Any improvement to a structure in an A Zone valued at 50% or more of the fair market value will require the structure to meet the criteria of the Borough Floodplain Ordinance. This is not exempt under the Uniform Construction Code. All work in the floodplain requires a permit.
Keep in mind, anywhere can flood! We are surrounded by water; the river, Mahoning Creek, Sechler Run, Hospital Run, and Blizzard Run. Even if you are not mapped in an A zone on the FIRM, you should consider flood insurance. Homeowners Insurance will not cover flood damage. Flood insurance is inexpensive for homes outside of the Special Flood Hazard Area.
Why is Having an Elevation Certificate Important?
- Determines flood risk – knowing where exactly your property is in relation to the base flood elevation will allow you to complete the most appropriate mitigation steps to avoid flood damage in the future.
- Regulates a risk based premium rate for flood insurance policy – the EC will be used by your insurance agent to calculate your premium.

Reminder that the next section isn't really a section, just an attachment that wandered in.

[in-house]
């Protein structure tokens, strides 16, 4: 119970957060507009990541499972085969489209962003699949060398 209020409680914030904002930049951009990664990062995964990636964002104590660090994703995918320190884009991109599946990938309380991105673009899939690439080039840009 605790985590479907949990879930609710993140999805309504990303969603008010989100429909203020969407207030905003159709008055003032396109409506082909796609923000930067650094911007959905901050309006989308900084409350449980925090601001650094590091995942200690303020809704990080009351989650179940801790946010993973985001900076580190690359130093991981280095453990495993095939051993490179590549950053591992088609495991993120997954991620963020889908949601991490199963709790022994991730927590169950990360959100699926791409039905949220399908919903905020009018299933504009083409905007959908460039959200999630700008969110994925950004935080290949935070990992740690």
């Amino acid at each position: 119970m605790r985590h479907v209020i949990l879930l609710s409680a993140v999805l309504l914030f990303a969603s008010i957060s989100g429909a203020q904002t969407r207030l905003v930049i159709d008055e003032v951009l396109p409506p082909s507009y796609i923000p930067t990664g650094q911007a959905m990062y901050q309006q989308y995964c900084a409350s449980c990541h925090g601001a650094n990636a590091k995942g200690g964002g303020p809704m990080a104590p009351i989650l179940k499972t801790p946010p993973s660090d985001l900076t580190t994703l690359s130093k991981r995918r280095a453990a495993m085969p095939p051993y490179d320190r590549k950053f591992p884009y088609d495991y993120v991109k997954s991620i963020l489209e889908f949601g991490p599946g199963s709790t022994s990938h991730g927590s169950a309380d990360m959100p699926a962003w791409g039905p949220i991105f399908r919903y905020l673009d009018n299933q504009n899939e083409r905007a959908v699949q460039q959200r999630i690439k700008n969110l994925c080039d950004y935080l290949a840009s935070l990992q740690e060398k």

- Can change flood zone designation – the EC can be used to determine the actual location of your property in relation to the flood zone, which could significantly lower your premium.
How to Obtain an Elevation Certificate
The Borough of Danville and SEDA- Council of Governments (SEDA-COG) are working together to provide FEMA elevation Certificates. SEDA-COG has negotiated a group price for engineering/survey services to complete and issue FEMA elevation Certificates for interested homeowners in the Borough of Danville who reside within the 100-year floodplain (Zone AE). The cost is $600.00, prepaid to SEDA-COG. There are no income restrictions applied to this program. Applications for Elevation Certificates are available for pick-up at the Borough office.
Borough Elevation Certificates on Record
The Borough maintains FEMA elevation certificates on all new buildings and substantial improvements in the Special Flood Hazard Area (SFHA) as well as any elevation certificates that are provided to us. These can be found and viewed by clicking on the address of interest in the list below:
- 109 and 111 Water Street Elevation Certificates
- 122 Lower Mulberry Street Elevation Certificate
- 341 Church Street – NFIP FEMA Determination
- 237 Rooney Avenue
- 268 Mill Street
- 285 Mill Street